Survival of Australian women with invasive epithelial ovarian cancer: A population-based study
Anuradha, S and Webb, PM and Blomfield, P and Brand, AH and Friedlander, M and Leung, Y and Obermair, A and Oehler, MK and Quinn, M and Steer, C and Jordan, SJ, Survival of Australian women with invasive epithelial ovarian cancer: A population-based study, Medical Journal of Australia, 201, (5) pp. 283-288. ISSN 0025-729X (2014) [Refereed Article]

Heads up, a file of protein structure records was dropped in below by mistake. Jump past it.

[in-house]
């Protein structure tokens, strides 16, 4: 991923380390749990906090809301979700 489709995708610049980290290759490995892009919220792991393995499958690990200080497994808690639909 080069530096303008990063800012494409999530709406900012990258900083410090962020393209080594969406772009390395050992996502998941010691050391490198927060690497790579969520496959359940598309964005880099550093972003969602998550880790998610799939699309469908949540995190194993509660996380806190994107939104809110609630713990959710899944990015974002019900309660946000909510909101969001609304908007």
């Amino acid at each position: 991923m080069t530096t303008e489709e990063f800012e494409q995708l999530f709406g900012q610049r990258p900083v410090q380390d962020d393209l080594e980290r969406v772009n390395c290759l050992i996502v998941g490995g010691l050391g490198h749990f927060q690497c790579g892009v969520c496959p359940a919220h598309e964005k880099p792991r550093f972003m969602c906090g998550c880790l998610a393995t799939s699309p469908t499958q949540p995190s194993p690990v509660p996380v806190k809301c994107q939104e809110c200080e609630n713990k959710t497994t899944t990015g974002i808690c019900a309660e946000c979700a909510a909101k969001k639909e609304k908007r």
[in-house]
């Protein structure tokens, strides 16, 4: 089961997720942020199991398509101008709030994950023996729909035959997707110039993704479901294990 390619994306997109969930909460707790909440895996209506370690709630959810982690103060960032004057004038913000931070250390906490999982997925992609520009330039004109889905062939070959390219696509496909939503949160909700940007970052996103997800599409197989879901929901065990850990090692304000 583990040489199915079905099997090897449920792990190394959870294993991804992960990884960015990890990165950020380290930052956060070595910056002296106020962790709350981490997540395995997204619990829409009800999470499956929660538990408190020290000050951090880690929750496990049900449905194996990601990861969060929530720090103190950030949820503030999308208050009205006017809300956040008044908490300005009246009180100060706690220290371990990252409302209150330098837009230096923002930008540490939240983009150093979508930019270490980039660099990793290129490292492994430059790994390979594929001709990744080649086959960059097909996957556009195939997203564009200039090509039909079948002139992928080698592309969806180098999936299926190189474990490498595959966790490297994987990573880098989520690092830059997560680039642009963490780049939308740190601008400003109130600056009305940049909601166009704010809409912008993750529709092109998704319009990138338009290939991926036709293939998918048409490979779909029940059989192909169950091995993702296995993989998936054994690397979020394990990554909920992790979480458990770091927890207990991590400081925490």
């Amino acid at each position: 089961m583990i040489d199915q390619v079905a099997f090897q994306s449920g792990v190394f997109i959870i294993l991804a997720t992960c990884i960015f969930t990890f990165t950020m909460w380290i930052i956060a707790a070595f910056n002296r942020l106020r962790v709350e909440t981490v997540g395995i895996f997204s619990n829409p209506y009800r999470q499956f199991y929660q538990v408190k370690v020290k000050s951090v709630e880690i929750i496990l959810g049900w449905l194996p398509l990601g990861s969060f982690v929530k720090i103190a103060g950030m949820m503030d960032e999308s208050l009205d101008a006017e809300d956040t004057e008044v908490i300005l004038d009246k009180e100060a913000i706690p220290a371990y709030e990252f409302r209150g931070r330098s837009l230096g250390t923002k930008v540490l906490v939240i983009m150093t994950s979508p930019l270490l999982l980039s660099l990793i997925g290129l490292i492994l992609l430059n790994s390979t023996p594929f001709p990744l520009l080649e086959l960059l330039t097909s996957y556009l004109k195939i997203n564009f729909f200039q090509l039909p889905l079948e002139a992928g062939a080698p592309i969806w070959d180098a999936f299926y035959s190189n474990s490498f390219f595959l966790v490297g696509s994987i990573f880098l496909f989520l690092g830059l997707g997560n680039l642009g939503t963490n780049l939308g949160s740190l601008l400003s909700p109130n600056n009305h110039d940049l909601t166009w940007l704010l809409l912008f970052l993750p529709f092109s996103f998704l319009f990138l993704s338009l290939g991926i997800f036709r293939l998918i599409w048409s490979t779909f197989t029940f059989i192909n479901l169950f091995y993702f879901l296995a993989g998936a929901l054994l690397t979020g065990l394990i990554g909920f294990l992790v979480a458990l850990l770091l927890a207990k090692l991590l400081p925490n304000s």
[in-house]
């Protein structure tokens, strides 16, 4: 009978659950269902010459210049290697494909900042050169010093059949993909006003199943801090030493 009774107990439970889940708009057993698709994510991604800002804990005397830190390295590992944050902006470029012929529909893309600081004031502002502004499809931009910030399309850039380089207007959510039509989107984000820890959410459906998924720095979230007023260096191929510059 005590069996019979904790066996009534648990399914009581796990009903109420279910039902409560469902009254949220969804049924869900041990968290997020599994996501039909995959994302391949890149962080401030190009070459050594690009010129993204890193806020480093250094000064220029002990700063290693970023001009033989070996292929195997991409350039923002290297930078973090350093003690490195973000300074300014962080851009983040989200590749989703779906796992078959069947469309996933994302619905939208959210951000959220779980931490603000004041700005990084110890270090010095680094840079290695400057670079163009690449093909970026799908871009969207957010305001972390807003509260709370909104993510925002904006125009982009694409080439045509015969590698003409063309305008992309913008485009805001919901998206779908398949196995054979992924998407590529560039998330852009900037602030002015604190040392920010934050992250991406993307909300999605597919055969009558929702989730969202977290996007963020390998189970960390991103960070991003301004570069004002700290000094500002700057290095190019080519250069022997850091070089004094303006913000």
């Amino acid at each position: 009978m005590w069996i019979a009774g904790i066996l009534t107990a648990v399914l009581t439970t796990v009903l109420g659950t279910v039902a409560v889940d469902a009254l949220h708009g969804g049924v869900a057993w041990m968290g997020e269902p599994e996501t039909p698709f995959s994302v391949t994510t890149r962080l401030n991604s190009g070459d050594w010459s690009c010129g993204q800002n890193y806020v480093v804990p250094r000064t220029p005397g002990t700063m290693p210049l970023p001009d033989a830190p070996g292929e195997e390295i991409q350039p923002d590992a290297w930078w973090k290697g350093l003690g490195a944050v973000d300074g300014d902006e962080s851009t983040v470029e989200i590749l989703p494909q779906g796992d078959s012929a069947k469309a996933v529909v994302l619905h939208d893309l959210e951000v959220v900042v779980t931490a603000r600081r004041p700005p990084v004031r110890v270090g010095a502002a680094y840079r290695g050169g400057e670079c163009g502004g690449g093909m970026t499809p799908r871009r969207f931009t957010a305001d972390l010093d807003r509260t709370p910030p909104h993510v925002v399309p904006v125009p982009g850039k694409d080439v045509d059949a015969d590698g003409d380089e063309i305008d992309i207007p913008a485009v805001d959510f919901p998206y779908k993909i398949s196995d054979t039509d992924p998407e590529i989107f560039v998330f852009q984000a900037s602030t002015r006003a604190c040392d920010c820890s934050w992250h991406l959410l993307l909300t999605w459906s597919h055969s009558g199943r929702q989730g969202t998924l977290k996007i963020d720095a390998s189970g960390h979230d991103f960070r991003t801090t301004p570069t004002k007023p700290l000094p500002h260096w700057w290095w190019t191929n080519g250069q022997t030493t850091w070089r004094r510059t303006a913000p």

Objective: To describe survival patterns in a nationally complete cohort of Australian women with epithelial ovarian cancer, by sociodemographic and clinical factors. Design, setting and participants: All 1192 women diagnosed with invasive epithelial ovarian cancer in 2005 were identified through state-based cancer registries. We obtained detail ed information from their medical records in 2009 and updated survival data in 2012. Main outcome measures: Crude 3-year, 5-year and 7-year survival rates; 3-year and 5-year conditional survival; and hazard ratios (HRs) for the association of participant and cancer characteristics with survival, from multivariable Cox proportional hazards models. Results: Overall crude 5-year survival was 35% (95% CI, 33%-38%). Conditional survival increased moderately for women who lived beyond a year from diagnosis, although for women alive 2 years after diagnosis, the probability of surviving a further 5 years was still only 53% (95% CI, 49%-57%). Increasing age and disease stage were most strongly associated with poor survival. After adjusting for these, survival was significantly worse for women with carcinosarcomas (HR adj , 2.1 [95% CI, 1.3-3.2]), clear cell (HR adj , 1.7 [95% CI, 1.2-2.3]) and mucinous (HR adj , 2.6 [95% CI, 1.6-4.0]) cancers than for women with serous cancers. Presence of ascites at diagnosis (HR adj , 1.5 [95% CI, 1.3-1.8]), Charlson comorbidity score ≥ 3 (HR adj , 1.5 [95% CI, 1.1-2.1]), relative socioeconomic disadvantage (HR adj , 1.2 [95% CI, 1.1-1.4]) and regional-remote residence (HR adj , 1.2 [95% CI, 1.0-1.4]) were also associated with poorer survival. Conclusions: Along with expected adverse effects of age and stage, we found survival differences by histological subtype, presence of ascites and comorbidities. Whether geographic and socioeconomic differences relate to treatment access or other factors warrants further investigation. Conditional survival estimates confirm the ongoing poor long-term prognosis for women with ovarian cancer, reinforcing the need for prevention and better treatments.